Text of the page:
Can Aisha Huang’s trial aid galamsey war?

In May 2017, Aisha Huang, a Chinese woman tagged Galamsey Queen for her notoriety in illegal mining in the country, was arrested and charged but had to be deported under bizarre circumstances.

Various comments or opinions about the deportation were expressed, including that of President Nana Addo Dankwa Akufp-Addo that the decision to deport Aisha, on hindsight, had been found to be a mistake.

In an era where news travels with the speed of light to everywhere on the globe by the aid of the internet, it could be concluded that Aisha Huang had learnt of the displeasure Ghanaians had expressed about her deportation.

Under normal circumstances, Aisha should have thanked her stars and decided to not come to Ghana again to risk being re-arrested and prosecuted.

Therefore, it came as a shock the news that the Chinese Galamsey Queen had sneaked into the country, acquired a non-resident Ghana Card and resumed the very nefarious activity that resulted in her arrest and deportation later and that she and three others and been remanded.

Ace Ankomah, a private legal practitioner and member of pressure group OccupyGhana, has stated that charges preferred against Aisha in 2017 could have warranted a 20-year jail term.

The Ghanaian Times believes that Aisha’s lawyers know all the issues and may have made her aware of them,

In fact, there should be questions as to why Aisha then would take the risk to come back to Ghana to engage in the very illegal activity for which she had previously been in trouble with the law.

Every Ghanaian citizen or organisation has the right to pose such questions.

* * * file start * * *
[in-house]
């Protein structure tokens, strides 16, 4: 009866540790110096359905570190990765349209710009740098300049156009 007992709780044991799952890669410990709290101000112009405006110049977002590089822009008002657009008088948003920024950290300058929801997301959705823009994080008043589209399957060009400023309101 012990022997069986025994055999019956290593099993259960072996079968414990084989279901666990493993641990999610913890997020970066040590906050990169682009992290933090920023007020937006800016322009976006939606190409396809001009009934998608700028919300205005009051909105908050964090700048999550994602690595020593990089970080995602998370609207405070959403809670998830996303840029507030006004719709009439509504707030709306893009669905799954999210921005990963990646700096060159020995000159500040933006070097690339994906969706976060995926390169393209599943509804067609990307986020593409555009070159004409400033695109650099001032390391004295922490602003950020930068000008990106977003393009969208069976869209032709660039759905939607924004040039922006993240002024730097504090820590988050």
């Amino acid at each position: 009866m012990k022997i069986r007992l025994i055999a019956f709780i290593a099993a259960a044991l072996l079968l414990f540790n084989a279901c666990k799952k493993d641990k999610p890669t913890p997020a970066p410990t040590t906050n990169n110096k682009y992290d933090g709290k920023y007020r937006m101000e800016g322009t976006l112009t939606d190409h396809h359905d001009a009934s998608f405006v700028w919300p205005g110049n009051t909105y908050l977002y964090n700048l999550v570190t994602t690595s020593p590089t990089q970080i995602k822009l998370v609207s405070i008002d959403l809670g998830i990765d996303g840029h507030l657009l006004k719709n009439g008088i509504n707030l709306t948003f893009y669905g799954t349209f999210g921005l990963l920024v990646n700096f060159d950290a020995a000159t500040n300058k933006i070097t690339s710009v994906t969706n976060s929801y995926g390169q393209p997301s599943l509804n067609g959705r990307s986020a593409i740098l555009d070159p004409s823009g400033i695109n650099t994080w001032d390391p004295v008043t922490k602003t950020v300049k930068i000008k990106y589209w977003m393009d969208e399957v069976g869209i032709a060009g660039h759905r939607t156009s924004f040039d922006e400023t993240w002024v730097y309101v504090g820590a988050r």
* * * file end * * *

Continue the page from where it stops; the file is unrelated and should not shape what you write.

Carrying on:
Thus, the Ghanaian Times would like to ask whether there are faceless persons behind Aisha’s boldness or foolhardiness to dare Ghanaians in general.

Can it be a case of assurance of loopholes in the country’s laws that she can exploit to her advantage?

Is it not a blot on the country’s justice system if, according to Mr Ankomah, OccupyGhana had to petition the Attorney General in May 2017 to let the state go by the Minerals and Mining Act and prefer the relevant charges against Aisha instead of some petty administrative issues, including immigration matters?

And even after that, Aisha suffered only deportation, which later was described as a mistake.

Fortunately, Aisha has dared the whole country by her return here and resumption of her illegal activity and been arrested.

This is the time to avoid a second mistake as the court has remanded her in police custody and is expected to reappear on September 14.

In the meantime, the Ghanaian Times joins Mr Ankomah to ask whether the state is going to spare Aisha Huang another prosecution.

In spite of that question, Mr Ankomah, a legal practitioner as he is, expects fair trial of Aisha so that if she wins her case, she is set free but if the law grips her, then the appropriate sanctions must be applied.

No doubt, Aisha’s prosecution would have a significant impact on the on the war declared against galamsey in the country.

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